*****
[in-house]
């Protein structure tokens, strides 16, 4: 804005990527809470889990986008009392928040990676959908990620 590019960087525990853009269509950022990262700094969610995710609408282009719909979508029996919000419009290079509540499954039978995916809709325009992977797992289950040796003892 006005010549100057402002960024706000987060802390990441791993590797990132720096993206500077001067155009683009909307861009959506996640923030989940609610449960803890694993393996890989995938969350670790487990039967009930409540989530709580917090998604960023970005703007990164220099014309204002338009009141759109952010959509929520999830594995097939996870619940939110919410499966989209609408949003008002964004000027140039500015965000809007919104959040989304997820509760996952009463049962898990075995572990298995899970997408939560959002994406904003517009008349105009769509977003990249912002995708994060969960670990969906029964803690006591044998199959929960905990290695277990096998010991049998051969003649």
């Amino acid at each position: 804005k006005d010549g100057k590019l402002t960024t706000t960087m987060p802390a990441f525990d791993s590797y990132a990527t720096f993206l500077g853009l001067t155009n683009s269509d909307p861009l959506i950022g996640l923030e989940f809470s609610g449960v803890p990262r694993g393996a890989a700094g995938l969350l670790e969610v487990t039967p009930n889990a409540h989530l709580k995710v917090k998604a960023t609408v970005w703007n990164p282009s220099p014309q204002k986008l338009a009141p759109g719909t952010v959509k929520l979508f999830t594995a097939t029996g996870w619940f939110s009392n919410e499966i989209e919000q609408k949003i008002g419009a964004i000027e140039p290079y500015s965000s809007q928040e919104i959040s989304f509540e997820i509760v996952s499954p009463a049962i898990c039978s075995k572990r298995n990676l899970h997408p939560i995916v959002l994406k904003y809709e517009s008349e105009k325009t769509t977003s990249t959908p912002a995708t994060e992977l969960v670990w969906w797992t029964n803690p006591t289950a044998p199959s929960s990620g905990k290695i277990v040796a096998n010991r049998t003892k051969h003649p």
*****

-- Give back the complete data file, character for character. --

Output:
[in-house]
């Protein structure tokens, strides 16, 4: 804005990527809470889990986008009392928040990676959908990620 590019960087525990853009269509950022990262700094969610995710609408282009719909979508029996919000419009290079509540499954039978995916809709325009992977797992289950040796003892 006005010549100057402002960024706000987060802390990441791993590797990132720096993206500077001067155009683009909307861009959506996640923030989940609610449960803890694993393996890989995938969350670790487990039967009930409540989530709580917090998604960023970005703007990164220099014309204002338009009141759109952010959509929520999830594995097939996870619940939110919410499966989209609408949003008002964004000027140039500015965000809007919104959040989304997820509760996952009463049962898990075995572990298995899970997408939560959002994406904003517009008349105009769509977003990249912002995708994060969960670990969906029964803690006591044998199959929960905990290695277990096998010991049998051969003649």
């Amino acid at each position: 804005k006005d010549g100057k590019l402002t960024t706000t960087m987060p802390a990441f525990d791993s590797y990132a990527t720096f993206l500077g853009l001067t155009n683009s269509d909307p861009l959506i950022g996640l923030e989940f809470s609610g449960v803890p990262r694993g393996a890989a700094g995938l969350l670790e969610v487990t039967p009930n889990a409540h989530l709580k995710v917090k998604a960023t609408v970005w703007n990164p282009s220099p014309q204002k986008l338009a009141p759109g719909t952010v959509k929520l979508f999830t594995a097939t029996g996870w619940f939110s009392n919410e499966i989209e919000q609408k949003i008002g419009a964004i000027e140039p290079y500015s965000s809007q928040e919104i959040s989304f509540e997820i509760v996952s499954p009463a049962i898990c039978s075995k572990r298995n990676l899970h997408p939560i995916v959002l994406k904003y809709e517009s008349e105009k325009t769509t977003s990249t959908p912002a995708t994060e992977l969960v670990w969906w797992t029964n803690p006591t289950a044998p199959s929960s990620g905990k290695i277990v040796a096998n010991r049998t003892k051969h003649p």